• Restrictions on vehicle idling; and
  • Preferential use of low-sulphur fuels.

To reduce and control fugitive dust emissions, measures that may be undertaken include the following (amongst others):

  • Installation of a wheel washer or regular sweeping of paved surfaces to minimize trackout of mud and dirt from unpaved to paved areas;
  • Use of water spray to suppress dust on unpaved surfaces and open storage areas (in conjunction with measures to avoid the over-application of water);
  • Covering of haul vehicles during transport of bulk fine materials;
  • Stabilization of exposed earthworks; and
  • Timing activities to avoid high-wind events to minimize dust generation and dispersal.

Future emissions from marine vessels will be reduced relative to 2010 emissions, as the North American Emission Control Area regulations on sulphur content of marine fuels and NOxemission controls on new marine engines will apply.

10. Description of potential transboundary environmental effects on air quality, if available.

Project-related emission sources are primarily associated with fugitive dust during the construction phase and fuel combustion in both the construction and operation phases, (i.e., from diesel-fuelled engines, with smaller emissions related to propane-fuelled cargo handling equipment, and gasoline-fuelled vehicles). The incremental changes in air quality at two locations in Point Roberts, U.S.A. (see R10 and R11 in Figure 1 below) due to Project operation were calculated for terminal activity using dispersion modelling.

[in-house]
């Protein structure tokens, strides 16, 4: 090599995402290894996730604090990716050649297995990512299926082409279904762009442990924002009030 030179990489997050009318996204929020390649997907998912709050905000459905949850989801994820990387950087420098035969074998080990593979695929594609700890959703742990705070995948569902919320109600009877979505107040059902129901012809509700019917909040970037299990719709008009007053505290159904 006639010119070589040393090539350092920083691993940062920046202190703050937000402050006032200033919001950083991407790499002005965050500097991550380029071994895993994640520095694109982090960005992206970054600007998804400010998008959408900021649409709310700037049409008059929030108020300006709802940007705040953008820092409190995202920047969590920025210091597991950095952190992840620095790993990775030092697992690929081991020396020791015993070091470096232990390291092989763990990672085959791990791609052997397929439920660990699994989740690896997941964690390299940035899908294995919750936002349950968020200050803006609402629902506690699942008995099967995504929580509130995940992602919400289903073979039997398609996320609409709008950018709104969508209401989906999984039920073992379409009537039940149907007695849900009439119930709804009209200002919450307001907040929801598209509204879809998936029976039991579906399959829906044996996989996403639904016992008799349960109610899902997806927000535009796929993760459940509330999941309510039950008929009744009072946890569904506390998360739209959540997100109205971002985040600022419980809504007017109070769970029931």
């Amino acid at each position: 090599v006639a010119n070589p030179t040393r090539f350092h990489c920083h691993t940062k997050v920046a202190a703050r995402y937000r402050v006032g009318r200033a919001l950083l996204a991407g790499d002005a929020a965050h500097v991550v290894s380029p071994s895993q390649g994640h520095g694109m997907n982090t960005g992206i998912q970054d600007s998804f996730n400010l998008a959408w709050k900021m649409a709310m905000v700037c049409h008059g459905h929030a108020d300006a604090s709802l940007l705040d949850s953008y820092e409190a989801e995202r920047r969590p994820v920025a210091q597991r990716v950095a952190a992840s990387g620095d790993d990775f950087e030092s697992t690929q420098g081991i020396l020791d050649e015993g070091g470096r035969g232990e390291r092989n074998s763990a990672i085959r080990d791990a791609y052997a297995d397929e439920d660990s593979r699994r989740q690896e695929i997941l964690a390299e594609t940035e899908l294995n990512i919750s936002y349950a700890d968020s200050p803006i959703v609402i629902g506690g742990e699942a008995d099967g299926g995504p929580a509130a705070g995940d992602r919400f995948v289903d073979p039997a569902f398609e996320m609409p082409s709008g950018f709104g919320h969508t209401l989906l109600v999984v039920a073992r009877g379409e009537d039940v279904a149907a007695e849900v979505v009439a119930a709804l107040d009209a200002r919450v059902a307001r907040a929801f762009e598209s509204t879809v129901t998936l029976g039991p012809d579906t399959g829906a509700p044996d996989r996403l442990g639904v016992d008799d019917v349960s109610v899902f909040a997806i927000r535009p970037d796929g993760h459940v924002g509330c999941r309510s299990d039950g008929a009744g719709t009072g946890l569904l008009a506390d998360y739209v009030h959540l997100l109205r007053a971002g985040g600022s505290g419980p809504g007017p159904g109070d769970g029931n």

Figure 1. Discrete Receptor Locations within Local Study Area including Point Roberts, U.S.

Map of the planned project's location

This is a map of the planned project's location which is situated to the west side of the existing shipping terminal.

The map also shows the location of the two discrete receptor points in Point Roberts in a southeastern direction. Both receptor points, Point Roberts #1 (R10) and #2 (R11), are located in the United States at a distance of approximately 8 to 10 kilometers from the Project site at Roberts Bank in Delta, B.C.

Table 1 summarizes the maximum predicted differences (100th percentile) in ambient concentrations for these two transboundary reference points. To account for uncertainty in emissions estimation and ensure a conservative assessment, maximum emission scenarios were used to estimate the potential changes from Project-related activities. The assessment of incremental changes in air quality in the future with the Project (in 2025, which represents the greatest potential change in annual predicted emissions associated with the Project) included the following emission sources: marine vessels calling at RBT2 (inclusive of associated tug activities), cargo handling equipment, rail locomotives and on-road vehicles arriving at and departing from the terminal, and switcher locomotives operating at the terminal.